As a test of my new computer build and to make sure I have my base development setup I re-started working on a C++ project . This project uses the rapidyaml library to parse yaml in C++. The rapidyaml library in turn relies on the c4core library of utilities. All good so far? While building the EveSDEImporter project with Visual Studio 2019 I found that I was getting warning C4296 that a
>= comparison was always true. Looking into the comparison I found that a std::size_t parameter was being checked to see if it was greater than or equal to 0.
Why Is Comparing size_t >= 0 A Problem?
If you follow the link to the Microsoft documentation you’ll notice that warning C4296 is off by default. This means that the warning level has to be up pretty high in order to see the warning. And, in my case, it was a hard stop because the settings I pulled from the C++ starter project treat warnings as errors.
So what is the actual problem in this case? It took me a moment (and a reading of the std::size_t cppreference page) to realize that this comparison will always be true because size_t is an unsigned integral type. It is up to the compiler to determine what actual type it is (short, int, long, long long, etc) but it is intended to be unsigned. By default an unsigned integral type will always be 0 or greater. Because it does not make sense for a type representing the size of something to be less than 0 it is sensible to define such a type in a way that cannot be less than 0.
What Did The Code Intend With The Comparison?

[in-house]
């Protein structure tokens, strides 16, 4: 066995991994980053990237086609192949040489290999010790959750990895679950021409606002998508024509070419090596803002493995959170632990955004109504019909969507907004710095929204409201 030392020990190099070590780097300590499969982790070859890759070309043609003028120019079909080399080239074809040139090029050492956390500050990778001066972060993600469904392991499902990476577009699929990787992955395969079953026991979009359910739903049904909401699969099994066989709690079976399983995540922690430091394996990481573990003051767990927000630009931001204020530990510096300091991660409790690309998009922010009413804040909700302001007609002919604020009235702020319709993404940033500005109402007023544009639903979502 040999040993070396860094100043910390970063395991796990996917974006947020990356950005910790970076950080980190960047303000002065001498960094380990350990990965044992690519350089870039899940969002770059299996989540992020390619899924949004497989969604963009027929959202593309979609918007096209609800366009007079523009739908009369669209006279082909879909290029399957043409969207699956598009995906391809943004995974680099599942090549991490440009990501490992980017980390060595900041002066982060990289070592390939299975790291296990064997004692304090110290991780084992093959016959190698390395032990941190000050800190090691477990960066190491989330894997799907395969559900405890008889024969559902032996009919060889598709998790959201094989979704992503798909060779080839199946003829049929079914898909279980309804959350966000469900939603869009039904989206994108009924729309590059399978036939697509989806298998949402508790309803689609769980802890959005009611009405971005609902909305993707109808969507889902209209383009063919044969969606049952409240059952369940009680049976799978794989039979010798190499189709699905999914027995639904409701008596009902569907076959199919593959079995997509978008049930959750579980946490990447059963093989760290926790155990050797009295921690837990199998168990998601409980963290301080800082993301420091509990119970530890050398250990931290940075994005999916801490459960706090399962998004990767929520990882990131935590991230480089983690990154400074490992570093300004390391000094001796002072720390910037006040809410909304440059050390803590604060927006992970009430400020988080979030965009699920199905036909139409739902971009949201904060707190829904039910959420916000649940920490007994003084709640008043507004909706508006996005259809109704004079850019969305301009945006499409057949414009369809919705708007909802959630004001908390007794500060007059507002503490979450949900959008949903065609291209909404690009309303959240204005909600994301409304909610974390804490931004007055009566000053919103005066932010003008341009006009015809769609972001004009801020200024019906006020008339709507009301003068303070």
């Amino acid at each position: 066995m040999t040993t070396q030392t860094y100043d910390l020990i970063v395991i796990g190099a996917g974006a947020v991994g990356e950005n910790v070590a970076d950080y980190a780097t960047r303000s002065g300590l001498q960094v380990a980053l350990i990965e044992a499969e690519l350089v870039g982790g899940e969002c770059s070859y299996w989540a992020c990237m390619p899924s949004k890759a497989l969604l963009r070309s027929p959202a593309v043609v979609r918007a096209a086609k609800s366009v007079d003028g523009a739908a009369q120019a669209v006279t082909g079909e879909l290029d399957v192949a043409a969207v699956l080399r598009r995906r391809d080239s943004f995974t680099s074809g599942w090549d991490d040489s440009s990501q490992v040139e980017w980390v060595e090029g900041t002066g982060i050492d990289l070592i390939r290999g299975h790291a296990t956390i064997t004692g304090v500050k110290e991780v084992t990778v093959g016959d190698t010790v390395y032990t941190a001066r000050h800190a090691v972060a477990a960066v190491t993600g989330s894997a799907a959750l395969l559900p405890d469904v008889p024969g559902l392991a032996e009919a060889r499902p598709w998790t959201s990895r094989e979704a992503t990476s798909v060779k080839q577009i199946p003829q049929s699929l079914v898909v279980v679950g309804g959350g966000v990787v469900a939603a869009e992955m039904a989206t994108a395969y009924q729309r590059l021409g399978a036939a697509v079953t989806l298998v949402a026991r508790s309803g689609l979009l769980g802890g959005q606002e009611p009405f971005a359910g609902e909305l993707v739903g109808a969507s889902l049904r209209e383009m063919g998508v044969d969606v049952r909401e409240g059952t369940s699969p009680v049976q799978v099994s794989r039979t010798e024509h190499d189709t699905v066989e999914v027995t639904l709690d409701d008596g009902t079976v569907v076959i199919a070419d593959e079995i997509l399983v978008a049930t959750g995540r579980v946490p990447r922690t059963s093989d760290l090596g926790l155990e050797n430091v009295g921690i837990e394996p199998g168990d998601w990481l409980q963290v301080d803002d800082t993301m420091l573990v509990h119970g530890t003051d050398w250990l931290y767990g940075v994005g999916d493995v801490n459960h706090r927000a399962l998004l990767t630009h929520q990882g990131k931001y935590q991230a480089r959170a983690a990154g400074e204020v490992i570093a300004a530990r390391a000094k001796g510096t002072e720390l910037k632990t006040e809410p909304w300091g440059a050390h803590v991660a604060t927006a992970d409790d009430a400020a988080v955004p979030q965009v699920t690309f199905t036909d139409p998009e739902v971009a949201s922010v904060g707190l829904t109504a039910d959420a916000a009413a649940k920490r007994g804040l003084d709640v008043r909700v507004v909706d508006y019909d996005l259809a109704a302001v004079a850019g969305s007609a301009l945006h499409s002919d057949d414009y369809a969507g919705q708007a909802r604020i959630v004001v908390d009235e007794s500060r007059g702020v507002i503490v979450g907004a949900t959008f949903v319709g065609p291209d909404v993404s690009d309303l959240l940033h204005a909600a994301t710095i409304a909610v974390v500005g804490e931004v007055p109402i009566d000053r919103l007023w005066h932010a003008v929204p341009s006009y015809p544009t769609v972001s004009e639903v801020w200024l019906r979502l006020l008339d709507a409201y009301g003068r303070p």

While I’ve not spoken with the author of the rapidyaml or c4core libraries the context of the code and intended use of size_t give us clues. In each of the cases that this warning cropped up the variable being checked was a parameter to a function. The comparisons were happening in
ASSERT() statements that we’re making sure that the parameters actually contained data to act upon before actually doing anything with them. As such it was a sensible change to change the comparisons to simply greater than 0.
Conclusion – Warnings Catch Bugs!
So, in short, it is helpful to turn compiler warnings all the way up and treat warnings as errors. Make sure that you heed the warnings you’re getting. The folks who are writing compilers are typically very smart and also tend to hear back quickly when there are warnings/errors that aren’t being shown correctly. Make sure that you have a very good reason if you’re going to ignore a warning.
Amen brother, amen!
At work I changed our “default” compilation flags to mark several “warnings” as errors.
Like comparing floating points for equality, among several others.
Comparing floating points for equality is a GREAT one to treat as an error. I worked at a payroll company where we had numbers for money. Those have to be treated as several integers if you’re going to do comparison.